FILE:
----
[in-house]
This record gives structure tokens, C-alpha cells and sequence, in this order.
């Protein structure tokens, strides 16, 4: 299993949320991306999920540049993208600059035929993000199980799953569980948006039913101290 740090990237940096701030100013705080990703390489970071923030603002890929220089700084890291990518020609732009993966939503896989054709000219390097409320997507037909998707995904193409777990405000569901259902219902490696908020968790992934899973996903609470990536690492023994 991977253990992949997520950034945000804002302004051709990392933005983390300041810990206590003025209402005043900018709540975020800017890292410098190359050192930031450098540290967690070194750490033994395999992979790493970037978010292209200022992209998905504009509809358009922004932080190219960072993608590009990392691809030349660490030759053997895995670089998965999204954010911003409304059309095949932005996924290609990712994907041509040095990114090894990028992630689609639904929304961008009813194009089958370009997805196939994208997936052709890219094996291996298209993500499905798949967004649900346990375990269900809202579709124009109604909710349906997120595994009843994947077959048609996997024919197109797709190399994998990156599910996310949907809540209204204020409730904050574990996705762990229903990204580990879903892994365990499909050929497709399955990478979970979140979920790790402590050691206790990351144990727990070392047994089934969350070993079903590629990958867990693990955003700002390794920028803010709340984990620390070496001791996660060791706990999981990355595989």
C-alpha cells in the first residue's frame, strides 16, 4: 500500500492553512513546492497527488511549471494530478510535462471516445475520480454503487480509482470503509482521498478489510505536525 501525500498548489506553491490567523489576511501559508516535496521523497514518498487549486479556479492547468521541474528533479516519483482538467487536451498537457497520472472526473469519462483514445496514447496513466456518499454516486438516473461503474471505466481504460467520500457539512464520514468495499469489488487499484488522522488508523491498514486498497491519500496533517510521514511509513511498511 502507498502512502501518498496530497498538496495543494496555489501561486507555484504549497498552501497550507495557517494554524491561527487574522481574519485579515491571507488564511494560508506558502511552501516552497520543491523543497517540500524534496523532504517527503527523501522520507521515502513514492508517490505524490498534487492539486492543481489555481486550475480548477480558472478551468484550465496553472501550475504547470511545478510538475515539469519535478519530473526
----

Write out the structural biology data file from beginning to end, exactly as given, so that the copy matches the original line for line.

[in-house]
This record gives structure tokens, C-alpha cells and sequence, in this order.
């Protein structure tokens, strides 16, 4: 299993949320991306999920540049993208600059035929993000199980799953569980948006039913101290 740090990237940096701030100013705080990703390489970071923030603002890929220089700084890291990518020609732009993966939503896989054709000219390097409320997507037909998707995904193409777990405000569901259902219902490696908020968790992934899973996903609470990536690492023994 991977253990992949997520950034945000804002302004051709990392933005983390300041810990206590003025209402005043900018709540975020800017890292410098190359050192930031450098540290967690070194750490033994395999992979790493970037978010292209200022992209998905504009509809358009922004932080190219960072993608590009990392691809030349660490030759053997895995670089998965999204954010911003409304059309095949932005996924290609990712994907041509040095990114090894990028992630689609639904929304961008009813194009089958370009997805196939994208997936052709890219094996291996298209993500499905798949967004649900346990375990269900809202579709124009109604909710349906997120595994009843994947077959048609996997024919197109797709190399994998990156599910996310949907809540209204204020409730904050574990996705762990229903990204580990879903892994365990499909050929497709399955990478979970979140979920790790402590050691206790990351144990727990070392047994089934969350070993079903590629990958867990693990955003700002390794920028803010709340984990620390070496001791996660060791706990999981990355595989």
C-alpha cells in the first residue's frame, strides 16, 4: 500500500492553512513546492497527488511549471494530478510535462471516445475520480454503487480509482470503509482521498478489510505536525 501525500498548489506553491490567523489576511501559508516535496521523497514518498487549486479556479492547468521541474528533479516519483482538467487536451498537457497520472472526473469519462483514445496514447496513466456518499454516486438516473461503474471505466481504460467520500457539512464520514468495499469489488487499484488522522488508523491498514486498497491519500496533517510521514511509513511498511 502507498502512502501518498496530497498538496495543494496555489501561486507555484504549497498552501497550507495557517494554524491561527487574522481574519485579515491571507488564511494560508506558502511552501516552497520543491523543497517540500524534496523532504517527503527523501522520507521515502513514492508517490505524490498534487492539486492543481489555481486550475480548477480558472478551468484550465496553472501550475504547470511545478510538475515539469519535478519530473526